Families and students need to know exactly what grades mean, according to Weisberg, and the first step toward solving that is embracing transparency. Schools should make it clear that an A or B does not mean performance at grade level or toward college preparedness. Teachers who apply higher standards should not be pressured by parents, students, and supervisors to give better grades, particularly if doing so does not tell the story about preparedness.

I am glad that Dan Weisberg applauded the Thomas Fordham Institute for conducting and publishing this research. As someone who knows a little bit about learning outcomes assessment, I am somewhat surprised that there has not been more of a focus from schools and teachers agreeing on how to build a course syllabus based on specific course objectives, a transparent grading rubric, and measuring the learning outcomes based on students’ learning achievements.

There exists a discipline, multiple research papers and textbooks, and annual conferences that can assist faculty with building a syllabus and a course that provides transparency on expectations and measures outcomes after the course has been completed. If the goal is for students to learn Algebra I at the state or national average for their grade level, it should not be difficult to state that in a syllabus and explain why the grading represents that achievement or not. Sadly, dealing with the issues of education inequality is something that continues to be unresolved to the detriment of our country.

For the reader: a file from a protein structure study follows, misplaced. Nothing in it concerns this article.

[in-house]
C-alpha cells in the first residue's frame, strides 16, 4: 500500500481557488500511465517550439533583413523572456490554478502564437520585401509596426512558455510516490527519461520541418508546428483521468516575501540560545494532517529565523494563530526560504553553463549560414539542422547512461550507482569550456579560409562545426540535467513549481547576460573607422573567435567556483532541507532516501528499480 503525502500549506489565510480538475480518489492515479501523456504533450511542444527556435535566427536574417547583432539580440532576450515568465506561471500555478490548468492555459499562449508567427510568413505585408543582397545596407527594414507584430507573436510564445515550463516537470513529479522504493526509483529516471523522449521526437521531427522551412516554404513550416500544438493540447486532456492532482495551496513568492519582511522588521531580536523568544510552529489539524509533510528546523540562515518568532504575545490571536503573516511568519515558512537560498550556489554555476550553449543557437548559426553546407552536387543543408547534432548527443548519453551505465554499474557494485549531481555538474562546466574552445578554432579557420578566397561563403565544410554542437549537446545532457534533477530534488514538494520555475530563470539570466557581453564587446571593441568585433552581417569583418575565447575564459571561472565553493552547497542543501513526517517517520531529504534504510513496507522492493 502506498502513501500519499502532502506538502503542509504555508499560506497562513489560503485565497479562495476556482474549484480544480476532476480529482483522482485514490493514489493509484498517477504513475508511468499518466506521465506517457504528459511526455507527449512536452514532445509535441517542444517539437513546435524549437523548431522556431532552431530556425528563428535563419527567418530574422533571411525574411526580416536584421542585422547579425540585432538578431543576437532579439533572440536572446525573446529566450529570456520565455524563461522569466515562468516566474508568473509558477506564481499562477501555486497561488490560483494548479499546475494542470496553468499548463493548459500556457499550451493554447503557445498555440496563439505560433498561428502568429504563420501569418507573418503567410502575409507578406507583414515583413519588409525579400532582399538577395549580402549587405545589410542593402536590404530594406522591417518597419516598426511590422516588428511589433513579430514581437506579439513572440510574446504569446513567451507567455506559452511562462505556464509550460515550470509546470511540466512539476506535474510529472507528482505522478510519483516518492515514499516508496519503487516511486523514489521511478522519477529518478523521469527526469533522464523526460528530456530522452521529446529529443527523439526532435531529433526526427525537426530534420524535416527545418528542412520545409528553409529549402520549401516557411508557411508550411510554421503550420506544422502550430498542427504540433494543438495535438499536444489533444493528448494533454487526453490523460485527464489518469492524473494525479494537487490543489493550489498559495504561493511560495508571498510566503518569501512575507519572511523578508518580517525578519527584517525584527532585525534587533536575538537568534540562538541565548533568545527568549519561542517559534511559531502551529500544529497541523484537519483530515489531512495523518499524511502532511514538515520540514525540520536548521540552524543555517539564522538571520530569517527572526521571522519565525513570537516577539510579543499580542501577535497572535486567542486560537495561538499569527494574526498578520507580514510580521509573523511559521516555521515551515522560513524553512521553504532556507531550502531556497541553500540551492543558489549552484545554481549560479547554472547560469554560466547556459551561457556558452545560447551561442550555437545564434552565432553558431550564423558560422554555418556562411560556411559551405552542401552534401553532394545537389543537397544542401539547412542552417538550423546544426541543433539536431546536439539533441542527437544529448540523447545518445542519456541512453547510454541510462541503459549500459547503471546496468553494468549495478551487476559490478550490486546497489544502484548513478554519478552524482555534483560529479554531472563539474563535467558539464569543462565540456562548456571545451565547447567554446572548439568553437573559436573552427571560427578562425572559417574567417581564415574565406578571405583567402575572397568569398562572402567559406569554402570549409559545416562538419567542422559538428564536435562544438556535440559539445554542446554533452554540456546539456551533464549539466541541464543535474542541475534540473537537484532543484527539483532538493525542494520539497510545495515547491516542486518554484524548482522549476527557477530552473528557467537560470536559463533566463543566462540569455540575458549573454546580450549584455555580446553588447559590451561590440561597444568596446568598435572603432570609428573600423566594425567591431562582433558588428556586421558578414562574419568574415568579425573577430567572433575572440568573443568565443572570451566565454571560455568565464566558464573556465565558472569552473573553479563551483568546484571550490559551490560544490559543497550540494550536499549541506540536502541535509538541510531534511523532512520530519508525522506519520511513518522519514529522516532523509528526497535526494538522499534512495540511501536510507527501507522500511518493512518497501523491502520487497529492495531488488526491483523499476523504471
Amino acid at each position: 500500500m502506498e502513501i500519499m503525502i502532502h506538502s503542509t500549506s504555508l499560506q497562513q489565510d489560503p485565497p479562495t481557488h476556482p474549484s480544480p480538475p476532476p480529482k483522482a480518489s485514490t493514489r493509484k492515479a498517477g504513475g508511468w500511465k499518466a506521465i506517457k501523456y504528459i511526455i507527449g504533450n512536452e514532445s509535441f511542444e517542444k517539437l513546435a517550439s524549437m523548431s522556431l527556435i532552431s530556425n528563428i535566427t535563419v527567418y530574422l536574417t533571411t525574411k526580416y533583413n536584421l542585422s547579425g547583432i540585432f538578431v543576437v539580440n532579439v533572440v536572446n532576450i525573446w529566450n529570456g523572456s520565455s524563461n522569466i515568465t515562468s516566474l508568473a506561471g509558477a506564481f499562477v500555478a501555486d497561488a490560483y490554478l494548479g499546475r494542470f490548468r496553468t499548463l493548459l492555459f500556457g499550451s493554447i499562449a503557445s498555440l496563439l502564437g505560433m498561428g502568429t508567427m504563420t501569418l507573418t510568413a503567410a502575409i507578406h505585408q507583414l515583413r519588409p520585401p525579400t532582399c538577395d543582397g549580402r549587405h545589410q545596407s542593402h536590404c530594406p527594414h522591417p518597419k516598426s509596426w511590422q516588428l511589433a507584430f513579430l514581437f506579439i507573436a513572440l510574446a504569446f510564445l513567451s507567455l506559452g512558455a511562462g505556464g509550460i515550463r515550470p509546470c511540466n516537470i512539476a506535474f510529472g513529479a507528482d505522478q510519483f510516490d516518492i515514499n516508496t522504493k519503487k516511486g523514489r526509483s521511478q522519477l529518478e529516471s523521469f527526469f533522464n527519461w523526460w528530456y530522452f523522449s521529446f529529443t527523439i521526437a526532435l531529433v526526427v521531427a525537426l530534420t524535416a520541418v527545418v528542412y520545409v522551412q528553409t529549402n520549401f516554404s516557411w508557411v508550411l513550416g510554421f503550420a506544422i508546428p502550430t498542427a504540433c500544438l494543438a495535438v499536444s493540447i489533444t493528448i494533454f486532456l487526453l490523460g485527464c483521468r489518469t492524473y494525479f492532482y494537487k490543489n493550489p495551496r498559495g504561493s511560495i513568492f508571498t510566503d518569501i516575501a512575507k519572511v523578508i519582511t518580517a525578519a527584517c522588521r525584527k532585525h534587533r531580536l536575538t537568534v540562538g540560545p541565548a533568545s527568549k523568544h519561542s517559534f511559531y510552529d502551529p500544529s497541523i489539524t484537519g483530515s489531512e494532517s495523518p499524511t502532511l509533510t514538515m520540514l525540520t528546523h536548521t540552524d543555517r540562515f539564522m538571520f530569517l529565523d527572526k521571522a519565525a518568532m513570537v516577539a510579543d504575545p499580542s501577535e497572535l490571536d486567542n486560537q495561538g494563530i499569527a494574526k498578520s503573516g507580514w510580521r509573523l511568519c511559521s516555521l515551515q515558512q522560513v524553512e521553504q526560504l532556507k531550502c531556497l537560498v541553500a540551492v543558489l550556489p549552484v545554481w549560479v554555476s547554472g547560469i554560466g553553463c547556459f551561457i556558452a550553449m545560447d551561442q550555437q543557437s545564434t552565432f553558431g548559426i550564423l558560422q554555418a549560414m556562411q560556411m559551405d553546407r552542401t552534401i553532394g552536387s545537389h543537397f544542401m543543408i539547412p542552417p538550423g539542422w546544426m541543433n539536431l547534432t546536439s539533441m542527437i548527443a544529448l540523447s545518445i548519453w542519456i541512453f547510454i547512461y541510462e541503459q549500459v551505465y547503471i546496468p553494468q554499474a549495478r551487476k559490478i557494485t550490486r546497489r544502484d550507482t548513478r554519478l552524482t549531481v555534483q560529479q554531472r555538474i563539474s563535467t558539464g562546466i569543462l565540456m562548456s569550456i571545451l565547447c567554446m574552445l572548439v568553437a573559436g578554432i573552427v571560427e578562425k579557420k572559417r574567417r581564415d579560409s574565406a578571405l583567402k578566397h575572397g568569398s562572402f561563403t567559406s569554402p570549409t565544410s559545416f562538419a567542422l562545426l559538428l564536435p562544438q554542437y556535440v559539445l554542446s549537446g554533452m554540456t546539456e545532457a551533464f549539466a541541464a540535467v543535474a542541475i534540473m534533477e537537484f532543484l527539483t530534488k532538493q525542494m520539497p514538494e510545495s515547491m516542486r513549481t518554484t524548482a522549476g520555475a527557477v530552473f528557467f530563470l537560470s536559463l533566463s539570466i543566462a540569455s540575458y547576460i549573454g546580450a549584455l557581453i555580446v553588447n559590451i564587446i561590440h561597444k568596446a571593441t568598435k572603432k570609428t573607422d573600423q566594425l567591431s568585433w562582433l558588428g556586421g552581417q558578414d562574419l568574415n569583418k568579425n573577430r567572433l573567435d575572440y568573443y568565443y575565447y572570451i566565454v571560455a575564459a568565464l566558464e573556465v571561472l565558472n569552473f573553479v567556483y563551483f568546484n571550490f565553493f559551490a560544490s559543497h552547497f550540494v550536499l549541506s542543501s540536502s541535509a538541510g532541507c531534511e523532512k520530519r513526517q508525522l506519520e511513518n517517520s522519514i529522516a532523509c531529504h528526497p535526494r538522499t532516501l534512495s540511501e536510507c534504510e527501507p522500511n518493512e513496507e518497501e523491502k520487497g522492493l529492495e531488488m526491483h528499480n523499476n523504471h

Wally Boston Dr. Wallace E. Boston was appointed President and Chief Executive Officer of American Public University System (APUS) and its parent company, American Public Education, Inc. (APEI) in July 2004. He joined APUS as its Executive Vice President and Chief Financial Officer in 2002. In September 2019, Dr. Boston retired as CEO of APEI and retired as APUS President in August 2020. Dr. Boston guided APUS through its successful initial accreditation with the Higher Learning Commission of the North Central Association in 2006 and ten-year reaccreditation in 2011. In November 2007, he led APEI to an initial public offering on the NASDAQ Exchange. For four years from 2009 through 2012, APEI was ranked in Forbes' Top 10 list of America's Best Small Public Companies. During his tenure as president, APUS grew to over 85,000 students, 200 degree and certificate programs, and approximately 100,000 alumni. While serving as APEI CEO and APUS President, Dr. Boston was a board member of APEI, APUS, Hondros College of Nursing, and Fidelis, Inc. Dr. Boston continues to serve as a member of the Board of Advisors of the National Institute for Learning Outcomes Assessment (NILOA) and as a member and chair of the board of New Horizons Worldwide. He has authored and co-authored papers on the topic of online post-secondary student retention, and is a frequent speaker on the impact of technology on higher education. Dr. Boston is a past Treasurer of the Board of Trustees of the McDonogh School, a private K-12 school in Baltimore. In his career prior to APEI and APUS, Dr. Boston served as either CFO, COO, or CEO of Meridian Healthcare, Manor Healthcare, Neighborcare Pharmacies, and Sun Healthcare Group. Dr. Boston is a Certified Public Accountant, Certified Management Accountant, and Chartered Global Management Accountant. He earned an A.B. degree in History from Duke University, an MBA in Marketing and Accounting from Tulane University’s Freeman School of Business Administration, and a Doctorate in Higher Education Management from the University of Pennsylvania’s Graduate School of Education. In 2008, the Board of Trustees of APUS awarded him a Doctorate in Business Administration, honoris causa, and, in April 2017, also bestowed him with the title President Emeritus. In August 2020, the Board of Trustees of APUS appointed him Trustee Emeritus. In November 2020, the Board of Trustees announced that the APUS School of Business would be renamed the Dr. Wallace E Boston School of Business in recognition of Dr. Boston's service to the university. Dr. Boston lives with his family in Austin, Texas.